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2 Nov 2016, 6:50am Social media has us under surveillance – and your phone is a Stasi agent | Jonathan Freedland
Big business is Big Brother: Admiral is the latest company to offer some customers discounts based on their behaviour – judged by their Facebook postsThink of it, to use the ingenious phrase coined by my colleague John Harris, as “
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1 Nov 2016, 5:00am What could Facebook target next? Our mental health data | Emily Reynolds
The idea of being categorised as mentally ill or mentally well simply because of the things we share online is unethical and potentially dangerousIt used to be that the eyes were considered the window to the soul. In 2016, you might have better luck checking someone’s social media. The tiny details we share about our lives have
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24 Oct 2016, 2:07pm Updated Facebook and Free Speech
They won’t censor Trump but might censor you.
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23 Oct 2016, 1:59am Victory over Isis will stream live on Facebook. But defeat won’t
The war in Iraq is being broadcast 24/7. But don’t think for a moment that the authorities have surrendered their control over the mediaSome 34 years ago, almost by accident, Britain’s ministry of defence solved the pesky problem that had laid the Pentagon low in Vietnam. What do you do about journalists running wild in your warzone? You put them on a long, slow boat to the other side of the world. You – ahem! – take control. And so, from Grenada to Panama to Iraq War One, journalists were locked in little boxes as far from the action as possible before (Iraq Two) being cautiously “embedded” with units they depended on to keep them safe. No freelance trips here. No unwanted questions asked. Control was still the theme of each and every fighting day.
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16 Oct 2016, 2:55pm The Guardian view on data sharing: the privacy of citizens is being eroded | Editorial
We are heading towards a form of Facebook government where the default settings on public privacy controls are tweaked with little debateLast week ministers began to take their first steps towards suspending the privacy rights of the nation’s citizens. With little fanfare the
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10 Oct 2016, 7:32am Internet trolls beware – these rules will separate the haters from the hapless | Archie Bland
There’s a fine balance between allowing free speech and having an unregulated web. The CPS’s prosecution guidelines seem a sensible step forwardThe usual anxiety about freedom of speech and social media runs like this: someone naive to the permenance and potential cruelty of a tweet or Facebook update posts an offensive message intended for a narrow audience of their friends or acquaintances. That message, maybe racist or misogynist or otherwise abusive, is shared more widely than its author imagined, and takes on a weight that was never intended. An overzealous police officer sees it and decides that they are obliged to do something, and the ill-advised action of a moment becomes inescapable. Even if no one has really been hurt, a life is left in ruins, and all of us become a little less free.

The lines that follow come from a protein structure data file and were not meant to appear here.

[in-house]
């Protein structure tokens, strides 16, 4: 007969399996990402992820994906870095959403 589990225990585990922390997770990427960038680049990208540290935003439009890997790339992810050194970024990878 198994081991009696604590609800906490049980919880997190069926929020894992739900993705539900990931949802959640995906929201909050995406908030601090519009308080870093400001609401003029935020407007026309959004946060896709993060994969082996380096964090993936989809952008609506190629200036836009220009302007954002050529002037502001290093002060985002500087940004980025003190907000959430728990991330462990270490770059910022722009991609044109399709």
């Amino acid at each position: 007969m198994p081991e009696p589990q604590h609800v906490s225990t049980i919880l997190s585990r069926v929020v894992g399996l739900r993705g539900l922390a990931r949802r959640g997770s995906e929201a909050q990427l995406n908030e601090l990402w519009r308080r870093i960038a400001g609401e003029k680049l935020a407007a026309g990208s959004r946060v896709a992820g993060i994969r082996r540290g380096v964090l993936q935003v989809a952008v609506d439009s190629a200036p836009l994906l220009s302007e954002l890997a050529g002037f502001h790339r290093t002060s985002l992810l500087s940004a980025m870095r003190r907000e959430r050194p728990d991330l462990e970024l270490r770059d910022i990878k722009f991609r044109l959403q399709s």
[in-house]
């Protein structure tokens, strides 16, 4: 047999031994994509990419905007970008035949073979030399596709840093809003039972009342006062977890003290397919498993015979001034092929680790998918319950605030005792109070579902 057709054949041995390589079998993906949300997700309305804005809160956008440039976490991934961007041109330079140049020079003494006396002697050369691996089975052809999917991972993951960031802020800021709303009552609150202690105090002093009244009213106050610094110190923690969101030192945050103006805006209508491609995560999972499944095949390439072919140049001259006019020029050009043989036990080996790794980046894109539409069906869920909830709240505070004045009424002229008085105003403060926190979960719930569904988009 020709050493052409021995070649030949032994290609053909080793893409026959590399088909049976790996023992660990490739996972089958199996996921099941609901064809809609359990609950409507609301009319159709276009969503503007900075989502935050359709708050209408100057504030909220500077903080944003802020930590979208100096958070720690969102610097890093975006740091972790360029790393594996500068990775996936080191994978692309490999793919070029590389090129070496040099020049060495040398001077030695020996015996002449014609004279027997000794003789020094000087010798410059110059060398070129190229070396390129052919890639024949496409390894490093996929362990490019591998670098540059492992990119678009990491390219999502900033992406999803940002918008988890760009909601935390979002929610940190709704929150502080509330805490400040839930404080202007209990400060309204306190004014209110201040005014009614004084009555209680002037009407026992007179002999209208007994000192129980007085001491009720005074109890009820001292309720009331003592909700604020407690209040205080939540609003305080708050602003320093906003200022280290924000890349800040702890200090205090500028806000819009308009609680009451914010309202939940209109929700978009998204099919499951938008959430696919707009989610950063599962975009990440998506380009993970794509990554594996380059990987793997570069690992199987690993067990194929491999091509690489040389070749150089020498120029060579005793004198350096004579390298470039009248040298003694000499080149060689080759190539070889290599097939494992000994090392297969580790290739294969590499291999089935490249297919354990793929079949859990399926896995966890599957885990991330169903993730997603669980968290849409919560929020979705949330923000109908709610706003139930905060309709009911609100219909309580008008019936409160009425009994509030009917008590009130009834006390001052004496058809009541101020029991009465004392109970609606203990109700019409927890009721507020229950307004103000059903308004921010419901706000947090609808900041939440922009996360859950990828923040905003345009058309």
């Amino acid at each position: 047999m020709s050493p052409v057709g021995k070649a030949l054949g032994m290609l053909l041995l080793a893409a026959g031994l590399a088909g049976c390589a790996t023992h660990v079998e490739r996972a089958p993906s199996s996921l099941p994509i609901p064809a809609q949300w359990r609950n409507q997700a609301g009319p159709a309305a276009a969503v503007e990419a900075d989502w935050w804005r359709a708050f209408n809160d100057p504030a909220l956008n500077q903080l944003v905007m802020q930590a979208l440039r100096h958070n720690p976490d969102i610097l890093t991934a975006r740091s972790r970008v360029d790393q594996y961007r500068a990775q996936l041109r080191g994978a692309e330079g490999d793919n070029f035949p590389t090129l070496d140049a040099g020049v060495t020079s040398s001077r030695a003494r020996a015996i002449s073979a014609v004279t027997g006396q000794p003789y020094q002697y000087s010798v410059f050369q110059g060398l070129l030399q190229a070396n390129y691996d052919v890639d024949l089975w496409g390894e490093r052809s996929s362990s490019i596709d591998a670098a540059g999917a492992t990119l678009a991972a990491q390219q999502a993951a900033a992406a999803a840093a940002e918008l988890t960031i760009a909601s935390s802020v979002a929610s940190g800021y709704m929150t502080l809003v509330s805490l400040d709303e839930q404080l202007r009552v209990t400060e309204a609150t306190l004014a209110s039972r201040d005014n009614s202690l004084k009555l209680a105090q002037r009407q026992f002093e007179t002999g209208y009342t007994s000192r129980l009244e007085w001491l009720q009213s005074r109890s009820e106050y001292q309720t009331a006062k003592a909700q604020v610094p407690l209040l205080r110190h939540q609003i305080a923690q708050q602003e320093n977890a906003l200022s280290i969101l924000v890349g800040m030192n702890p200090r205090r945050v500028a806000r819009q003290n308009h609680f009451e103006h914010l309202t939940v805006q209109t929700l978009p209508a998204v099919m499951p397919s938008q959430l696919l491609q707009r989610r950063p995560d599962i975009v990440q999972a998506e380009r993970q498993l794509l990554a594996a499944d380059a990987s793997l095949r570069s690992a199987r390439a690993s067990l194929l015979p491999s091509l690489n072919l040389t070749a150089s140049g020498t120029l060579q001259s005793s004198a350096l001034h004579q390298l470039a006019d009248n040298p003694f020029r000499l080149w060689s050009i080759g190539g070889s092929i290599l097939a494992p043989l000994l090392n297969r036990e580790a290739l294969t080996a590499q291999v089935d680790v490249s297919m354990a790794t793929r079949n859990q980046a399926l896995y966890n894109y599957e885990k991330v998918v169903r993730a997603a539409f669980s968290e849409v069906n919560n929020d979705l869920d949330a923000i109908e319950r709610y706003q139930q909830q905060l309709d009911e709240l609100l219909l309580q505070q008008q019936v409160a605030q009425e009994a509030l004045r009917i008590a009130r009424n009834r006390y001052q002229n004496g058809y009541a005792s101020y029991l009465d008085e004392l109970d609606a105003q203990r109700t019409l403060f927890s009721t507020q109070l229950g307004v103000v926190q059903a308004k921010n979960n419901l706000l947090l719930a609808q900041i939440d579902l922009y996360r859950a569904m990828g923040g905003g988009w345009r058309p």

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23 Sep 2016, 6:33am Cure all diseases? The Chan Zuckerberg plan is brilliantly bold | Ian Sample
It’s easy to dismiss the initiative of the Facebook founder and his wife as hubris. But audacious, aspirational goals are precisely what are needed There is ambition and there is Silicon Valley ambition. For where else on a map could a pin be placed when asked to guess where billionaire philanthropists had declared their intention to
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19 Sep 2016, 3:09pm The Guardian view on technology’s ethical egotism: about profits not people | Editorial
Silicon Valley has created companies that ruthlessly exploit consumers and workers. It should not be emulatedSilicon Valley, with its roots in a counter-culture of dreamy cyber-gurus and anti-establishment hackers, has always thought itself different. As Steve Jobs put it, they are “the crazy ones, the misfits, the rebels, the troublemakers, the round pegs in square holes”. Unlike Wall St, so the press releases said, they did no evil. For nations looking to replicate the success of the Valley, the question has long been asked: why don’t we have a Google, an Apple or a Facebook. It was asked again on BBC’s flagship Today programme this morning. The question is a good one. To
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18 Sep 2016, 2:28pm Don’t let WhatsApp nudge you into sharing your data with Facebook | John Naughton
The popular messaging app built its reputation on putting users first. Now its corporate owners are looking for payback at our expense When WhatsApp, the messaging app, launched in 2009, it struck me as one of the most interesting innovations I’d seen in ages – for two reasons. The first was that it seemed beautifully designed from the outset: it was clean, minimalist and efficient; and, secondly, it had a business model that did not depend on advertising. Instead, users got a year free, after which they paid a modest annual subscription.